Let me be clear. In reviewing the Aquaris M10, I was very aware that I was reviewing not just the device but the Ubuntu mobile platform. In fact, the review is less about the device than about where Ubuntu stands now in the tablet space and the potential and possibilities the future holds.
Ubuntu mobile is a very promising platform; it just needs some constructive feedback so that developers can improve the user experience. I consider this tablet something similar to Google Glass: a prototype that gives you a glimpse of what to expect from Ubuntu on tablets.
The BQ Aquaris M10 is a 10.1-inch touchscreen tablet powered by Ubuntu Core, and it can be used like a laptop by connecting a keyboard and mouse. The device has the ability to alter its navigation interface by connecting to an external display, similar to Microsoft's Continuum, with a feature Canonical calls “convergence.”
The Debian GNU/Linux distribution will include the ZFS filesystem as a choice from now on, according to an announcement by Petter Reinholdtsen, the developer responsible.
ZFS is a filesystem developed by Sun Microsystems and now owned by Oracle. The licence under which it is released, the Common Development and Distribution Licence, is not compatible with the GNU General Public Licence under which the Linux kernel is released.
According to Ana Guerrero López, a member of the Debian publicity team, the inclusion of ZFS was announced slightly more than a year ago, in April 2015 by the project leader at the time, Lucas Nussbaum.
In an email, Nussbaum wrote "We received legal advice from Software Freedom Law Centre about the inclusion of libdvdcss and ZFS in Debian, which should unblock the situation in both cases and enable us to ship them in Debian soon."
While Firefox is currently the default web browser for Ubuntu 16.04, there are many alternative and special-purpose browsers available to install on Linux. If you're looking for a break from Firefox or need a browser to accomplish a special task, there's probably an alternative browser out there for you.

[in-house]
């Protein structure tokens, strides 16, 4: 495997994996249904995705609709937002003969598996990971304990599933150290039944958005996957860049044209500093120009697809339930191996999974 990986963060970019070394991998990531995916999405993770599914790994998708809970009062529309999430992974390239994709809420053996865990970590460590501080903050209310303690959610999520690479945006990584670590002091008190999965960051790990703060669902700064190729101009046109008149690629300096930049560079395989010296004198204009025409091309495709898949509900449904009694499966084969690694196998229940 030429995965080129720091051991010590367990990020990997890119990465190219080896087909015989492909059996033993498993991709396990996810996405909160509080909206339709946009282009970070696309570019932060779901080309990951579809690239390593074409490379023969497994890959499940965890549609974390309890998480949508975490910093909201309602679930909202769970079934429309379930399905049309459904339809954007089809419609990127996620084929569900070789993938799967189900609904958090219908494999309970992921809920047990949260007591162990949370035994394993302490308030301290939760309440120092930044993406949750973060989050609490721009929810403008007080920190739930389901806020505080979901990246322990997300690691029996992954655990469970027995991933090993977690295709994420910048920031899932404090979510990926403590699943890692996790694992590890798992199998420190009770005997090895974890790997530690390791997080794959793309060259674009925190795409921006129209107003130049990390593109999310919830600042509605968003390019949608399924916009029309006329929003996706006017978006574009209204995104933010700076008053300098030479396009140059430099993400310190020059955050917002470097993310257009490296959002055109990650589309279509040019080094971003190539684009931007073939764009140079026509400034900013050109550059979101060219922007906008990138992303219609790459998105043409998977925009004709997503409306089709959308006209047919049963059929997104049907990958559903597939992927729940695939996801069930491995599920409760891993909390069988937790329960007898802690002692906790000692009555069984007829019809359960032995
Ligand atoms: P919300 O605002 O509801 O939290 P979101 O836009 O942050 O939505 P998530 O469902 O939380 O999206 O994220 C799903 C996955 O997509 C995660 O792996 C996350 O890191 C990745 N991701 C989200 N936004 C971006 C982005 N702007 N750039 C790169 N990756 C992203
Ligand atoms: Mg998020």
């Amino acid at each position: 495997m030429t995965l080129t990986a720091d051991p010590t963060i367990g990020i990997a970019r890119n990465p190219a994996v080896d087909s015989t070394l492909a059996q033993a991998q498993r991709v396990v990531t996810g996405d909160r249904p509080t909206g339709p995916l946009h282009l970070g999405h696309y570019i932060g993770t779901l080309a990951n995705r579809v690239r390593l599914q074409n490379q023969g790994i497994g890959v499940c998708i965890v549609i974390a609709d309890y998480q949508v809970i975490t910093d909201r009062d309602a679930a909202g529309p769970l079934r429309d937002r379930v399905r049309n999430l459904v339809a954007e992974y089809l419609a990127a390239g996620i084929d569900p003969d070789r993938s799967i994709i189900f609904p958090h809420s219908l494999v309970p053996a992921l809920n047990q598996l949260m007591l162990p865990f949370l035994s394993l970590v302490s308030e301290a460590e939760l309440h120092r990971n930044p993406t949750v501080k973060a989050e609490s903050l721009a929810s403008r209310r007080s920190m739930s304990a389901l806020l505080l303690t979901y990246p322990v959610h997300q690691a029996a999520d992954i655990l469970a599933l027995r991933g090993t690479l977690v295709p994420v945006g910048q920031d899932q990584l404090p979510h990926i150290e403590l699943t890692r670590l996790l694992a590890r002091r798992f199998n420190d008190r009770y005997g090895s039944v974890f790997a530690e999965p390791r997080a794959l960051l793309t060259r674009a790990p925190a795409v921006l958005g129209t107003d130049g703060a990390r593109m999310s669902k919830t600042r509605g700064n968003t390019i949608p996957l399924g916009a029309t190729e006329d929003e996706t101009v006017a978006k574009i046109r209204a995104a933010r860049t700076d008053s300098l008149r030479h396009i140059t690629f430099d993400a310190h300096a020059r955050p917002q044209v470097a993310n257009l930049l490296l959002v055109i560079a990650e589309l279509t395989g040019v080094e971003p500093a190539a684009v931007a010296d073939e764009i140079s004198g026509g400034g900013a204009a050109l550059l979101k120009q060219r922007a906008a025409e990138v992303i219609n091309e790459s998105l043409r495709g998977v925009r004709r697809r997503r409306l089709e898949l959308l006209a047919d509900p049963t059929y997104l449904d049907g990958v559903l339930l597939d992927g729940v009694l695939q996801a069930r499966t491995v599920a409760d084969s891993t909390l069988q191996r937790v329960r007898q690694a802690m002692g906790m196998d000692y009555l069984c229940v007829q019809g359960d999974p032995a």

Earlier today, May 17, 2016, Canonical and Ubuntu founder Mark Shuttleworth published a new blog entry on his website to thank the Ubuntu Community Council for their hard work.
According to Mark Shuttleworth, the Community Council (CC) has done a great job lately at keeping the Ubuntu community happy, unblocked, and healthy. Their role in the grandiose Ubuntu project, for those not in the known, is a critical one if Ubuntu, as a community, wants to be at the top of its game.
The developers do appear to listen to their users. Everything that people have asked for in the past few years has been implemented in one way or another.
This is a long term support release and it feels like it isn't quite ready. I find it hard to believe that nobody working on Ubuntu tried a clean install, followed by installing some of the more popular applications like Chrome, Dropbox and Steam.
The Not Quite So Ugly
The Software Centre has gone.
This would have been great as a point release, say a 16.10 or a 17.04 because you expect some experimentation and you expect the odd cock-up.
The LTS release should be ready to go from day one with only minor issues. Sadly that isn't the case.
There is no shortage of different ways to deploy and manage applications on servers in 2016. Mark Shuttleworth, the founder of Ubuntu Linux and Canonical Inc., has been advocating for the use of Juju and its system of "charms" to help manage server applications since 2011 with the release of Ubuntu 11.10, the "Oneiric Ocelot."